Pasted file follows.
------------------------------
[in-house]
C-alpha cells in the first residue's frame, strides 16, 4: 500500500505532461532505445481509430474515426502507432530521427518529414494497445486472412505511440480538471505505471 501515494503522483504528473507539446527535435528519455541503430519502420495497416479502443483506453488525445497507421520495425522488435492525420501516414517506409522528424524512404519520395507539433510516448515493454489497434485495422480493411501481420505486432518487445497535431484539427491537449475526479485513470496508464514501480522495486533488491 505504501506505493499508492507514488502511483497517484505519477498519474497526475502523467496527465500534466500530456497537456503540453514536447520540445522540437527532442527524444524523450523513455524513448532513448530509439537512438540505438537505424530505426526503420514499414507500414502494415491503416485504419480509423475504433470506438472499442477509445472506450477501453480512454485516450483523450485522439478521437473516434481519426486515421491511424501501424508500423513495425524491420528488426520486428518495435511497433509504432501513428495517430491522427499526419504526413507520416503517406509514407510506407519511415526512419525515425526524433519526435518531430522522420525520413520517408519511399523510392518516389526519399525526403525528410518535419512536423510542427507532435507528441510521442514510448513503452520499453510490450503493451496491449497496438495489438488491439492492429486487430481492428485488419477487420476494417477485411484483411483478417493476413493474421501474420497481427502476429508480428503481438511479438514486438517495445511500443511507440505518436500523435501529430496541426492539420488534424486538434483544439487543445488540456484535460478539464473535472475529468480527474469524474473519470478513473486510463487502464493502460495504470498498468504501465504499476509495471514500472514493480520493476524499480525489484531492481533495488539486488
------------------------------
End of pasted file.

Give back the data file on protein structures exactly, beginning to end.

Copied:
[in-house]
C-alpha cells in the first residue's frame, strides 16, 4: 500500500505532461532505445481509430474515426502507432530521427518529414494497445486472412505511440480538471505505471 501515494503522483504528473507539446527535435528519455541503430519502420495497416479502443483506453488525445497507421520495425522488435492525420501516414517506409522528424524512404519520395507539433510516448515493454489497434485495422480493411501481420505486432518487445497535431484539427491537449475526479485513470496508464514501480522495486533488491 505504501506505493499508492507514488502511483497517484505519477498519474497526475502523467496527465500534466500530456497537456503540453514536447520540445522540437527532442527524444524523450523513455524513448532513448530509439537512438540505438537505424530505426526503420514499414507500414502494415491503416485504419480509423475504433470506438472499442477509445472506450477501453480512454485516450483523450485522439478521437473516434481519426486515421491511424501501424508500423513495425524491420528488426520486428518495435511497433509504432501513428495517430491522427499526419504526413507520416503517406509514407510506407519511415526512419525515425526524433519526435518531430522522420525520413520517408519511399523510392518516389526519399525526403525528410518535419512536423510542427507532435507528441510521442514510448513503452520499453510490450503493451496491449497496438495489438488491439492492429486487430481492428485488419477487420476494417477485411484483411483478417493476413493474421501474420497481427502476429508480428503481438511479438514486438517495445511500443511507440505518436500523435501529430496541426492539420488534424486538434483544439487543445488540456484535460478539464473535472475529468480527474469524474473519470478513473486510463487502464493502460495504470498498468504501465504499476509495471514500472514493480520493476524499480525489484531492481533495488539486488